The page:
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Missing women's probe zeroes in on decision to stay charges in 1998

Randi Connor, the Crown counsel who entered a stay of proceedings in January, 1998, for charges related to an alleged attack involving Robert Pickton one year earlier in Vancouver April 10, 2012.

John Lehmann/The Globe and Mail/John Lehmann/The Globe and Mail

The Crown's fateful decision not to proceed with an attempted murder charge against serial killer Robert Pickton in 1998 is a key focus of the current inquiry into the handling of the case by prosecutors and police investigators.

But the file containing all notes and police reports on the bloody knifing altercation that led to the attempted murder charge against Mr. Pickton was mistakenly destroyed two years later, the inquiry heard Wednesday.

Despite bearing a red cover indicating it was a serious case and rules that such files should be preserved for at least 75 years, the Pickton dossier was among 71 boxes of legal documents thrown out in 2000, lawyer Leonard Doust informed the hearing.

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Mr. Doust, representing the province's criminal justice branch, said the branch has conducted a thorough investigation of the mistake and would reveal what happened shortly.

Crown prosecutor Randi Connor has resolutely defended her decision to stay the attempted murder charge. But she testified that the Crown's file would have greatly assisted her effort to shed light on the matter, including a critical interview she had with the victim of Mr. Pickton's attack.

After the interview, she concluded that the victim, a prostitute working the streets of the Downtown Eastside, was too strung out on drugs to provide credible evidence during a trial and stayed all charges against Mr. Pickton, including attempted murder.

"It puts me at a horrible disadvantage that I don't have my notes. I don't have precise dates," Ms. Connnor said. "It is an awful position, I can assure you, to be testifying about events 14 years later without the benefit of that file. …

"There's no question the file should have been archived. It should not have been destroyed. Absolutely," she told the inquiry.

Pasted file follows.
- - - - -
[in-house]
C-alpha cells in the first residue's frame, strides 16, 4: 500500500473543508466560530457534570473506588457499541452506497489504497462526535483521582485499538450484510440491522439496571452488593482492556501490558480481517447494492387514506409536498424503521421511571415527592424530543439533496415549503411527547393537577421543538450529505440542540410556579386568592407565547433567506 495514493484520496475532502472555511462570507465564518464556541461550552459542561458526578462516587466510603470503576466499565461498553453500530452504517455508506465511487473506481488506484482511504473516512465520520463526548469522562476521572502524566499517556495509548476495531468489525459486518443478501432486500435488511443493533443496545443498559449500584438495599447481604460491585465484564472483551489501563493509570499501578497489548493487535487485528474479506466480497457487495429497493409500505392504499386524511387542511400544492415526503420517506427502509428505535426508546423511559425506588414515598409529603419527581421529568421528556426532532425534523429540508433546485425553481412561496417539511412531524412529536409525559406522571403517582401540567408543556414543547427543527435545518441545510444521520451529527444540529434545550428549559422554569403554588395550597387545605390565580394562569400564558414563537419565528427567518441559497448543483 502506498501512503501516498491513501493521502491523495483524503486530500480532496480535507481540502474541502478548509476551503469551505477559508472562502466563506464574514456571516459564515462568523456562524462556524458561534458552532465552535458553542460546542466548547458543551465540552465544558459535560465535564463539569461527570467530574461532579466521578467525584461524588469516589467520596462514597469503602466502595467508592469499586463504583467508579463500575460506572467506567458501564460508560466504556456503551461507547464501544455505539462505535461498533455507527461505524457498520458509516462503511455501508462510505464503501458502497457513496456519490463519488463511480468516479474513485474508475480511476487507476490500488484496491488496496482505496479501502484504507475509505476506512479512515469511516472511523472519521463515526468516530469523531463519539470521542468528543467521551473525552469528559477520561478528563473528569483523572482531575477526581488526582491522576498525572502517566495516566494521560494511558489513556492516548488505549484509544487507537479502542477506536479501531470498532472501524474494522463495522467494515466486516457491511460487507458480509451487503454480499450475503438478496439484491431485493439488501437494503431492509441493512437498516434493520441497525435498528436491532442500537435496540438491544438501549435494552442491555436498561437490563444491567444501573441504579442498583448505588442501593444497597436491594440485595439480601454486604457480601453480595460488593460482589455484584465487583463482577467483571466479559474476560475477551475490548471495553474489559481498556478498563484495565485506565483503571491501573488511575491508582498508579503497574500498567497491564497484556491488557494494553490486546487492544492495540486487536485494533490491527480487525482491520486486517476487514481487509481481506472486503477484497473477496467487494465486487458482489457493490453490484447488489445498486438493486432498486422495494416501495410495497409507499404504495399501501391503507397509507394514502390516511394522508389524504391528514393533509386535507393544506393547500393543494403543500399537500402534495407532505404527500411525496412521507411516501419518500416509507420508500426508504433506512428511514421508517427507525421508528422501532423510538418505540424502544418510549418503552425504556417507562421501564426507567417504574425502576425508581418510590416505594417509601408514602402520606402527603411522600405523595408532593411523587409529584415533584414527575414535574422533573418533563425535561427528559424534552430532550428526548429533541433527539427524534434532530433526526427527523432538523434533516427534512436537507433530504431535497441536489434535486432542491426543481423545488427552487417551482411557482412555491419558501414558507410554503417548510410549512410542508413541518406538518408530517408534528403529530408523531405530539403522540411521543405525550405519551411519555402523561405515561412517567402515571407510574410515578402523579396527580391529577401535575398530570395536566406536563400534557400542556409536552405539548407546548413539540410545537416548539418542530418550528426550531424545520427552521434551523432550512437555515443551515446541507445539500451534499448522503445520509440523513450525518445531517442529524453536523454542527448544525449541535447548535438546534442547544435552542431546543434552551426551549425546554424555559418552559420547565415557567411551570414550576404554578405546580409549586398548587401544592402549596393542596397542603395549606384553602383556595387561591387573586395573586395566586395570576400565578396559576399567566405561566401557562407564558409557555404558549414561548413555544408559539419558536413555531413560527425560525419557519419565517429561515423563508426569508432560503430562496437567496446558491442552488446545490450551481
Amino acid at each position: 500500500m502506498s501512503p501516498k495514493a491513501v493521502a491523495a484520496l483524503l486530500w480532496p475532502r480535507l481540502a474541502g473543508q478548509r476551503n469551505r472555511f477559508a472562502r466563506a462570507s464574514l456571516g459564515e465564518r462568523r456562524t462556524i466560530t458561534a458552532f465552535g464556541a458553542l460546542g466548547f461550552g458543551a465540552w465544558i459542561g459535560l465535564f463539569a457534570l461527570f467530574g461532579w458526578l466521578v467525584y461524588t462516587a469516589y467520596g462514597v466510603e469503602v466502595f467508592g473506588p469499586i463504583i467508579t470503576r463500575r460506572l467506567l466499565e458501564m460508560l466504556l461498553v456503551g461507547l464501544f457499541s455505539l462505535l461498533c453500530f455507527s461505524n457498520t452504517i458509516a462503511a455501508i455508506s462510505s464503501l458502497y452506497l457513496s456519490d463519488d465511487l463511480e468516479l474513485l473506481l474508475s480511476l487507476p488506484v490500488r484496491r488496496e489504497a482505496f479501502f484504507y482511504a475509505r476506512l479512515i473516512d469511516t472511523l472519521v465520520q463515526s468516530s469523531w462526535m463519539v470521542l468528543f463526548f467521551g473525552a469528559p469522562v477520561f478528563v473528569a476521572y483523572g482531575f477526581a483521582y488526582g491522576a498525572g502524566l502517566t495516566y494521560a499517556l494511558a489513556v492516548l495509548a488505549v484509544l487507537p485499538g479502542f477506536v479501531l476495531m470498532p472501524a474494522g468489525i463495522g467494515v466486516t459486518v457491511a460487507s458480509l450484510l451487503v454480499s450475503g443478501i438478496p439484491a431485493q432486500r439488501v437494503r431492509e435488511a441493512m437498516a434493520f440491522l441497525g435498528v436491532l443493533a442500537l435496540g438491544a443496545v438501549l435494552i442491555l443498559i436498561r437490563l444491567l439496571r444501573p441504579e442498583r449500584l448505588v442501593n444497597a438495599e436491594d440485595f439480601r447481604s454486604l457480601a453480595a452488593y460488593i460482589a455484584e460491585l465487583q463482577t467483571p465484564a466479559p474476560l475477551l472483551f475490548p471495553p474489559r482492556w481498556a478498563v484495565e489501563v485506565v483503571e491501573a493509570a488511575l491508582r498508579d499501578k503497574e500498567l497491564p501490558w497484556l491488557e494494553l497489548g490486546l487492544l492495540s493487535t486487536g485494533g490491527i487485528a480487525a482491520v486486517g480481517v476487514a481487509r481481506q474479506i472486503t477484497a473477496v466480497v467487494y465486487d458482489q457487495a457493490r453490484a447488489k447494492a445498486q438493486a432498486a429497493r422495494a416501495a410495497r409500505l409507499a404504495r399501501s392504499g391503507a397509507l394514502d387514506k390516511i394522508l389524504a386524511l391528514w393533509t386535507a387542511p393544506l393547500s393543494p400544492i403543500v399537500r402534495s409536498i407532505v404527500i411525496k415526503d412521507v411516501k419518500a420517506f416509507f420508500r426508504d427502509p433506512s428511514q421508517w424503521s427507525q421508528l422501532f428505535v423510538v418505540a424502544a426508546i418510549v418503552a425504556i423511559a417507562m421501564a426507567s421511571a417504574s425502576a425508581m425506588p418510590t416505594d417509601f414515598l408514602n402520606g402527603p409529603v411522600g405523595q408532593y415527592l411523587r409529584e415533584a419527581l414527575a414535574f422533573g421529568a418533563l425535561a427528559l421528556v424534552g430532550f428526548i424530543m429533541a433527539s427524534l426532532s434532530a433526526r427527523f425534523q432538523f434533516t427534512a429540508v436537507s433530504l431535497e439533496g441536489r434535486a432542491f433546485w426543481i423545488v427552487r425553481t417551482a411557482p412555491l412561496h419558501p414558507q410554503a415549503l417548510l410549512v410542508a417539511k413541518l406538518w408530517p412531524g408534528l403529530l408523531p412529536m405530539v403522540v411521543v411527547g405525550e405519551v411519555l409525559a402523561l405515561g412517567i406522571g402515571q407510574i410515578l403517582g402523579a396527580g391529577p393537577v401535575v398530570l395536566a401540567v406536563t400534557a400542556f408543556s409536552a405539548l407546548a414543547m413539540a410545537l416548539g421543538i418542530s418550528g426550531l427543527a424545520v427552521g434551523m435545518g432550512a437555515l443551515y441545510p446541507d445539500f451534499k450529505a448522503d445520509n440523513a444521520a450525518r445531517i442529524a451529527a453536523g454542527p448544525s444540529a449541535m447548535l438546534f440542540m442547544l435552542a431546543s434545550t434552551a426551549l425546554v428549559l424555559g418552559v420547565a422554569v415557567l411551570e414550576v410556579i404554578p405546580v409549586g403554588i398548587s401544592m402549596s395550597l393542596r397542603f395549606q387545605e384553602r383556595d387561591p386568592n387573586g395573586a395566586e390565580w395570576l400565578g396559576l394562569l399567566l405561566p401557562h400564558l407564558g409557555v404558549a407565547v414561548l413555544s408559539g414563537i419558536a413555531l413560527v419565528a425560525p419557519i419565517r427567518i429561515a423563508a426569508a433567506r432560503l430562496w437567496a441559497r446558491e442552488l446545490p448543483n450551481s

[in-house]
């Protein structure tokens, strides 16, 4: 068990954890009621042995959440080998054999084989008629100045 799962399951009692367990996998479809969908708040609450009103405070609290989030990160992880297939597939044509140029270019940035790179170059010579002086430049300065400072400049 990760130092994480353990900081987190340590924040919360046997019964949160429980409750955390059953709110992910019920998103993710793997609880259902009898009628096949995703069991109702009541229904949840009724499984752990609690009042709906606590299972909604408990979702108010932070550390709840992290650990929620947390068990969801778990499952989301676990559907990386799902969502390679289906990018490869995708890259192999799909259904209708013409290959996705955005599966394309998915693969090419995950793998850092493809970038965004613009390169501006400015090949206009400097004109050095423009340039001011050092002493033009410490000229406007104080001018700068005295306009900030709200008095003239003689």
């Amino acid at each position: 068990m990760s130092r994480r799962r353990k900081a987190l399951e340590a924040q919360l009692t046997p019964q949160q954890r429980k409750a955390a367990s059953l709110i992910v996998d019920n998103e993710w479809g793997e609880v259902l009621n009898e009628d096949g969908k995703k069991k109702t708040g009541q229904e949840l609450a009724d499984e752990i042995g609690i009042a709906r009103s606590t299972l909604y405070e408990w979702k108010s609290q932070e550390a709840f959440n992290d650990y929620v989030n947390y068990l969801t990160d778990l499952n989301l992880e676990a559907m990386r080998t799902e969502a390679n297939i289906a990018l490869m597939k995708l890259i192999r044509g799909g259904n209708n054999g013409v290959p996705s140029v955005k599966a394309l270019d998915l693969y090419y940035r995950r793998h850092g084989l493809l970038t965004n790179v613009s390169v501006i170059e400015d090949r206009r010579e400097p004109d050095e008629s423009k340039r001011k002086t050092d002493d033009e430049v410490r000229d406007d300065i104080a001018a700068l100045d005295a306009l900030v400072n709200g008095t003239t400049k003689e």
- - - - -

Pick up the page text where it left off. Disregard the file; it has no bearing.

As a result, Ms. Connor could not be precise about when she interviewed the victim and for how long.

After the charges were stayed, 19 more women, later connected to Mr. Pickton's pig farm in Port Coquitlam, vanished from the Downtown Eastside, before his arrest on multiple murder charges in 2002.

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The victim of Mr. Pickton's near-fatal knife attack at his farm told police she stabbed him first, after he placed a handcuff around her wrist. He responded by slashing her abdomen so severely that she stopped breathing twice on the hospital operating table, before being revived.

During her testimony, Ms. Connor agreed that she made no effort to take steps that might have helped the victim give evidence, saying that was the responsibility of police.

The victim, who cannot be identified, was furious when she learned charges had been stayed against Mr. Pickton, according to an interview she gave to an inquiry lawyer this February.

The victim recounted an angry phone call she made to Ms. Connor's home. "How … dare you drop those charges?" she recalled saying. When Ms. Connor replied that she was having dinner with her family and the victim should call her office, she answered back, using strong language: "I don't [care]if you're in Hawaii." She then hung up.

Details of the phone call were read to the court from the transcript of the victim's interview by lawyer Cameron Ward, representing the families of 25 murdered or missing women.

Ms. Connor, however, said she had no recollection of receiving such a phone call, adding that the victim's claim that her young daughter had first answered the phone could not have been true, since her only child at the time was a two-year-old son.

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